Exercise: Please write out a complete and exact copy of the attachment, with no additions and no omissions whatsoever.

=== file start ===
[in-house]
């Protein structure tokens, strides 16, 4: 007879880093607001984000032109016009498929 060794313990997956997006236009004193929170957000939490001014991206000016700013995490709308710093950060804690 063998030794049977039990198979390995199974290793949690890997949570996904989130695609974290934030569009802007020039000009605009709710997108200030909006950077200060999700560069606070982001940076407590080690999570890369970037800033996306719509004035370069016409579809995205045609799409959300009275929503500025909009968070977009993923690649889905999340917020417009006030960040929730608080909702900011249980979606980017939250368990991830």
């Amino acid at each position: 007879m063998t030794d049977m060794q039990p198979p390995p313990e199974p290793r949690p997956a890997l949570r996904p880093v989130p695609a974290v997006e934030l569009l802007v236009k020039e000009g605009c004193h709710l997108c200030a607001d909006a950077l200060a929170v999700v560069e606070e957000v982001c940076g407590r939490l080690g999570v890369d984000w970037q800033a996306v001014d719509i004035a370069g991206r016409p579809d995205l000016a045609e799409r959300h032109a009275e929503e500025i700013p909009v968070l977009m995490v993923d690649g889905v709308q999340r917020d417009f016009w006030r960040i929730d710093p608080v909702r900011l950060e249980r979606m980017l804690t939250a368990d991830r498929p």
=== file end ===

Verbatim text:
[in-house]
């Protein structure tokens, strides 16, 4: 007879880093607001984000032109016009498929 060794313990997956997006236009004193929170957000939490001014991206000016700013995490709308710093950060804690 063998030794049977039990198979390995199974290793949690890997949570996904989130695609974290934030569009802007020039000009605009709710997108200030909006950077200060999700560069606070982001940076407590080690999570890369970037800033996306719509004035370069016409579809995205045609799409959300009275929503500025909009968070977009993923690649889905999340917020417009006030960040929730608080909702900011249980979606980017939250368990991830």
């Amino acid at each position: 007879m063998t030794d049977m060794q039990p198979p390995p313990e199974p290793r949690p997956a890997l949570r996904p880093v989130p695609a974290v997006e934030l569009l802007v236009k020039e000009g605009c004193h709710l997108c200030a607001d909006a950077l200060a929170v999700v560069e606070e957000v982001c940076g407590r939490l080690g999570v890369d984000w970037q800033a996306v001014d719509i004035a370069g991206r016409p579809d995205l000016a045609e799409r959300h032109a009275e929503e500025i700013p909009v968070l977009m995490v993923d690649g889905v709308q999340r917020d417009f016009w006030r960040i929730d710093p608080v909702r900011l950060e249980r979606m980017l804690t939250a368990d991830r498929p």